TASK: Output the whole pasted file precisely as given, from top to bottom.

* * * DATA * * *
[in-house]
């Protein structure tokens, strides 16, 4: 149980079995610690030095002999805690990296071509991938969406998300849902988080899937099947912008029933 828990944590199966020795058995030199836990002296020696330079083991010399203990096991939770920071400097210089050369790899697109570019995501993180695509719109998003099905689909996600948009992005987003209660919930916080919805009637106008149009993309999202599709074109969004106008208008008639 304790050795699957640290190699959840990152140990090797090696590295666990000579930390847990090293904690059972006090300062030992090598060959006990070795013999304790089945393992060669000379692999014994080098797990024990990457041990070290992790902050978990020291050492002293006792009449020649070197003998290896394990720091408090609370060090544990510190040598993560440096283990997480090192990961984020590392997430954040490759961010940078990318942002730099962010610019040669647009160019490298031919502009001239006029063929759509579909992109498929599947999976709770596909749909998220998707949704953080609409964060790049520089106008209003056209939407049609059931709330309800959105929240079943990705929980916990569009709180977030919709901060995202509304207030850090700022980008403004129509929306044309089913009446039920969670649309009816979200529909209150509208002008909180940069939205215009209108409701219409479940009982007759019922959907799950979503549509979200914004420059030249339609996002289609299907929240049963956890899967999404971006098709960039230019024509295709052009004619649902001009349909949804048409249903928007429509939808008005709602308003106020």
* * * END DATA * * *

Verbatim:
[in-house]
């Protein structure tokens, strides 16, 4: 149980079995610690030095002999805690990296071509991938969406998300849902988080899937099947912008029933 828990944590199966020795058995030199836990002296020696330079083991010399203990096991939770920071400097210089050369790899697109570019995501993180695509719109998003099905689909996600948009992005987003209660919930916080919805009637106008149009993309999202599709074109969004106008208008008639 304790050795699957640290190699959840990152140990090797090696590295666990000579930390847990090293904690059972006090300062030992090598060959006990070795013999304790089945393992060669000379692999014994080098797990024990990457041990070290992790902050978990020291050492002293006792009449020649070197003998290896394990720091408090609370060090544990510190040598993560440096283990997480090192990961984020590392997430954040490759961010940078990318942002730099962010610019040669647009160019490298031919502009001239006029063929759509579909992109498929599947999976709770596909749909998220998707949704953080609409964060790049520089106008209003056209939407049609059931709330309800959105929240079943990705929980916990569009709180977030919709901060995202509304207030850090700022980008403004129509929306044309089913009446039920969670649309009816979200529909209150509208002008909180940069939205215009209108409701219409479940009982007759019922959907799950979503549509979200914004420059030249339609996002289609299907929240049963956890899967999404971006098709960039230019024509295709052009004619649902001009349909949804048409249903928007429509939808008005709602308003106020």